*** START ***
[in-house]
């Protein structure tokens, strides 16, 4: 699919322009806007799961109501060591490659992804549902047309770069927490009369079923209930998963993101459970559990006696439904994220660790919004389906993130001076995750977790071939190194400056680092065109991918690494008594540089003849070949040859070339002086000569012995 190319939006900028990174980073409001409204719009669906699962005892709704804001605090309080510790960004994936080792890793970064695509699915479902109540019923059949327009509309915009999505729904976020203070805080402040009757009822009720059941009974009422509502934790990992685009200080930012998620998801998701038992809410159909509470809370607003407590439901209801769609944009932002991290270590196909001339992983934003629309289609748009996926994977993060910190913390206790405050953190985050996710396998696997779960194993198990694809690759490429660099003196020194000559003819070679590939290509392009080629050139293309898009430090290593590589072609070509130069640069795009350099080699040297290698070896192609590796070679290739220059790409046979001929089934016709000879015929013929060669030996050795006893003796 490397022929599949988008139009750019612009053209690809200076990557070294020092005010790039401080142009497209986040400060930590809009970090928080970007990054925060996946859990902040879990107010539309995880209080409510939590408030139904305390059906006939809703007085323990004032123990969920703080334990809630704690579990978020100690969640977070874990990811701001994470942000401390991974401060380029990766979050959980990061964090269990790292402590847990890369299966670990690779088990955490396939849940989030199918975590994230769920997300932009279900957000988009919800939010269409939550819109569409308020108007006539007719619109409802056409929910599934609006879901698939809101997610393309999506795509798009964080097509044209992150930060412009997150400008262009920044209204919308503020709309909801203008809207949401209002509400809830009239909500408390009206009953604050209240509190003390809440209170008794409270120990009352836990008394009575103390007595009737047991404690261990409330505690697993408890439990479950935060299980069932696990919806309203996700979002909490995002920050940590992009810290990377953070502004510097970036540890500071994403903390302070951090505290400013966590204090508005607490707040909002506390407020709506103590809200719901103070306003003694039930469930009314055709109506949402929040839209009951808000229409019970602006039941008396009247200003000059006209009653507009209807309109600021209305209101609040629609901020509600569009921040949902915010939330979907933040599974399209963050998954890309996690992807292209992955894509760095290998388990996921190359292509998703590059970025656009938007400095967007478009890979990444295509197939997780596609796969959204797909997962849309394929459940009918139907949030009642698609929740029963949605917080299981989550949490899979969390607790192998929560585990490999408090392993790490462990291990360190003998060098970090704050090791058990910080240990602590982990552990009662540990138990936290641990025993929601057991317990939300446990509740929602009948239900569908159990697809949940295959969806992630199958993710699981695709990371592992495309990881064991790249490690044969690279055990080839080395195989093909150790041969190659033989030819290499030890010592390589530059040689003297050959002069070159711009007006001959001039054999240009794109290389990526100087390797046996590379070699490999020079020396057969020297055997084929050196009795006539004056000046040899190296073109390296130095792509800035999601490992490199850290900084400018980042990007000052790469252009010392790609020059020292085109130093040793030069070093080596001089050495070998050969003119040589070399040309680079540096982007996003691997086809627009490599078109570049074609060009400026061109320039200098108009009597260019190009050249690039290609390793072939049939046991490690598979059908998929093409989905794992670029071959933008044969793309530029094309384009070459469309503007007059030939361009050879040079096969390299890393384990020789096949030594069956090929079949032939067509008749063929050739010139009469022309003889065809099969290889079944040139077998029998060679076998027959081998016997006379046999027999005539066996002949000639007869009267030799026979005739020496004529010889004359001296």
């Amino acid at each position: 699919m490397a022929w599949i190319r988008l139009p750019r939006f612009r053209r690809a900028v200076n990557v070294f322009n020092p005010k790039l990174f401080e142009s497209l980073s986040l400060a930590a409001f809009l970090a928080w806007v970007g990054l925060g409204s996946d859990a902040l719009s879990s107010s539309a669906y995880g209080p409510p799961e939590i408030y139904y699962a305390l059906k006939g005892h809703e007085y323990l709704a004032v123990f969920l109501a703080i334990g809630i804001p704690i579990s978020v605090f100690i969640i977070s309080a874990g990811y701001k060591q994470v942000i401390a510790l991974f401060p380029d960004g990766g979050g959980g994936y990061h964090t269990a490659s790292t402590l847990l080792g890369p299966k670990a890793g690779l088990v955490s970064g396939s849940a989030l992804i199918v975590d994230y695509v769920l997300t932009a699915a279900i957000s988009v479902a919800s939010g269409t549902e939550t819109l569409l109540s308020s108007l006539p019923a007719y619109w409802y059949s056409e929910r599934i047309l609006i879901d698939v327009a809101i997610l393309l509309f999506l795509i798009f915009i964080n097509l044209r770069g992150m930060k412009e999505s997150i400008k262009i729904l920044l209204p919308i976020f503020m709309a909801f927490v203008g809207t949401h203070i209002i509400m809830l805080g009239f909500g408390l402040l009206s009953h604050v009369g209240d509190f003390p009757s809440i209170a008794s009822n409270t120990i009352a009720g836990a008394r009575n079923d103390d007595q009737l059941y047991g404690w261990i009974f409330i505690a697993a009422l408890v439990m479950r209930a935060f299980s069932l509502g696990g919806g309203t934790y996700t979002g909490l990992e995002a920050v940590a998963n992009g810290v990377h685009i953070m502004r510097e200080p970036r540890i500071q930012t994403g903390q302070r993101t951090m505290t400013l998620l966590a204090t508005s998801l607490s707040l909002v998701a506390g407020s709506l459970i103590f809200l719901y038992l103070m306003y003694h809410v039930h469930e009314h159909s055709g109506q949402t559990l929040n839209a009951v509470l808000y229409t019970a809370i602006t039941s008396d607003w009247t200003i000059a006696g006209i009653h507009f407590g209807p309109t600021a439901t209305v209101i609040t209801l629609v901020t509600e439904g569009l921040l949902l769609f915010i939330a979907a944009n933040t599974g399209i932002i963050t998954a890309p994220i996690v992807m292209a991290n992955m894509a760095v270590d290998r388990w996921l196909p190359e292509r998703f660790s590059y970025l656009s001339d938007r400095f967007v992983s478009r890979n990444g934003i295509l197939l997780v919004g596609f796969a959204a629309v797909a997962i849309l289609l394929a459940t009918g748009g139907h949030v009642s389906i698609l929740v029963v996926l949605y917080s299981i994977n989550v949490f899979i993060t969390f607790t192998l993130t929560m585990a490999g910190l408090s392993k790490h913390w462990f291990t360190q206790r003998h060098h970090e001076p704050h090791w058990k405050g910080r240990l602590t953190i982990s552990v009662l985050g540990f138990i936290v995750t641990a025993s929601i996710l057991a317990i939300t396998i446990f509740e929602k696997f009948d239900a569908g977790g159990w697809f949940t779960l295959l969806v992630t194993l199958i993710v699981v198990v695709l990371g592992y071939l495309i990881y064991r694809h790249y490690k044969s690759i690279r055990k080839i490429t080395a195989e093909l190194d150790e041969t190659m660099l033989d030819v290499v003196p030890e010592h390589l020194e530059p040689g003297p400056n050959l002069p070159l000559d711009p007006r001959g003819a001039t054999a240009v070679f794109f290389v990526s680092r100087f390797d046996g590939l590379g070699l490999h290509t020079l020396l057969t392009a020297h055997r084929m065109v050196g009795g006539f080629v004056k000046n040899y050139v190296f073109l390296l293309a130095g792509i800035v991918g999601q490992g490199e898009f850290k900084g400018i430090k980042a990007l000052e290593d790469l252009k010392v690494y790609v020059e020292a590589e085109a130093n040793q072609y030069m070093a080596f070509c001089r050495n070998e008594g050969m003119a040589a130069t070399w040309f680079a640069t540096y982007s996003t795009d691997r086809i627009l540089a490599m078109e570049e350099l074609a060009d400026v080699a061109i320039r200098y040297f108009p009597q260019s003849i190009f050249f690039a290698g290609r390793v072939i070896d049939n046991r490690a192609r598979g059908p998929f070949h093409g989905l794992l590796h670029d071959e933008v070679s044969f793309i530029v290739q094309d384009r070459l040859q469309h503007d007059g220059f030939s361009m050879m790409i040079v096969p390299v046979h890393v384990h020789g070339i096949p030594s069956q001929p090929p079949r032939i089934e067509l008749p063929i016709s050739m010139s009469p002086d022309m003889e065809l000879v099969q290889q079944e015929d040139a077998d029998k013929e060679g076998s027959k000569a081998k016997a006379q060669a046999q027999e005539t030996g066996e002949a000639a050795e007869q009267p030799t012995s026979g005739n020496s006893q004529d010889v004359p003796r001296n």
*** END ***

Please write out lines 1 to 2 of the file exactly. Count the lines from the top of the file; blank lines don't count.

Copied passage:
[in-house]
């Protein structure tokens, strides 16, 4: 699919322009806007799961109501060591490659992804549902047309770069927490009369079923209930998963993101459970559990006696439904994220660790919004389906993130001076995750977790071939190194400056680092065109991918690494008594540089003849070949040859070339002086000569012995 190319939006900028990174980073409001409204719009669906699962005892709704804001605090309080510790960004994936080792890793970064695509699915479902109540019923059949327009509309915009999505729904976020203070805080402040009757009822009720059941009974009422509502934790990992685009200080930012998620998801998701038992809410159909509470809370607003407590439901209801769609944009932002991290270590196909001339992983934003629309289609748009996926994977993060910190913390206790405050953190985050996710396998696997779960194993198990694809690759490429660099003196020194000559003819070679590939290509392009080629050139293309898009430090290593590589072609070509130069640069795009350099080699040297290698070896192609590796070679290739220059790409046979001929089934016709000879015929013929060669030996050795006893003796 490397022929599949988008139009750019612009053209690809200076990557070294020092005010790039401080142009497209986040400060930590809009970090928080970007990054925060996946859990902040879990107010539309995880209080409510939590408030139904305390059906006939809703007085323990004032123990969920703080334990809630704690579990978020100690969640977070874990990811701001994470942000401390991974401060380029990766979050959980990061964090269990790292402590847990890369299966670990690779088990955490396939849940989030199918975590994230769920997300932009279900957000988009919800939010269409939550819109569409308020108007006539007719619109409802056409929910599934609006879901698939809101997610393309999506795509798009964080097509044209992150930060412009997150400008262009920044209204919308503020709309909801203008809207949401209002509400809830009239909500408390009206009953604050209240509190003390809440209170008794409270120990009352836990008394009575103390007595009737047991404690261990409330505690697993408890439990479950935060299980069932696990919806309203996700979002909490995002920050940590992009810290990377953070502004510097970036540890500071994403903390302070951090505290400013966590204090508005607490707040909002506390407020709506103590809200719901103070306003003694039930469930009314055709109506949402929040839209009951808000229409019970602006039941008396009247200003000059006209009653507009209807309109600021209305209101609040629609901020509600569009921040949902915010939330979907933040599974399209963050998954890309996690992807292209992955894509760095290998388990996921190359292509998703590059970025656009938007400095967007478009890979990444295509197939997780596609796969959204797909997962849309394929459940009918139907949030009642698609929740029963949605917080299981989550949490899979969390607790192998929560585990490999408090392993790490462990291990360190003998060098970090704050090791058990910080240990602590982990552990009662540990138990936290641990025993929601057991317990939300446990509740929602009948239900569908159990697809949940295959969806992630199958993710699981695709990371592992495309990881064991790249490690044969690279055990080839080395195989093909150790041969190659033989030819290499030890010592390589530059040689003297050959002069070159711009007006001959001039054999240009794109290389990526100087390797046996590379070699490999020079020396057969020297055997084929050196009795006539004056000046040899190296073109390296130095792509800035999601490992490199850290900084400018980042990007000052790469252009010392790609020059020292085109130093040793030069070093080596001089050495070998050969003119040589070399040309680079540096982007996003691997086809627009490599078109570049074609060009400026061109320039200098108009009597260019190009050249690039290609390793072939049939046991490690598979059908998929093409989905794992670029071959933008044969793309530029094309384009070459469309503007007059030939361009050879040079096969390299890393384990020789096949030594069956090929079949032939067509008749063929050739010139009469022309003889065809099969290889079944040139077998029998060679076998027959081998016997006379046999027999005539066996002949000639007869009267030799026979005739020496004529010889004359001296």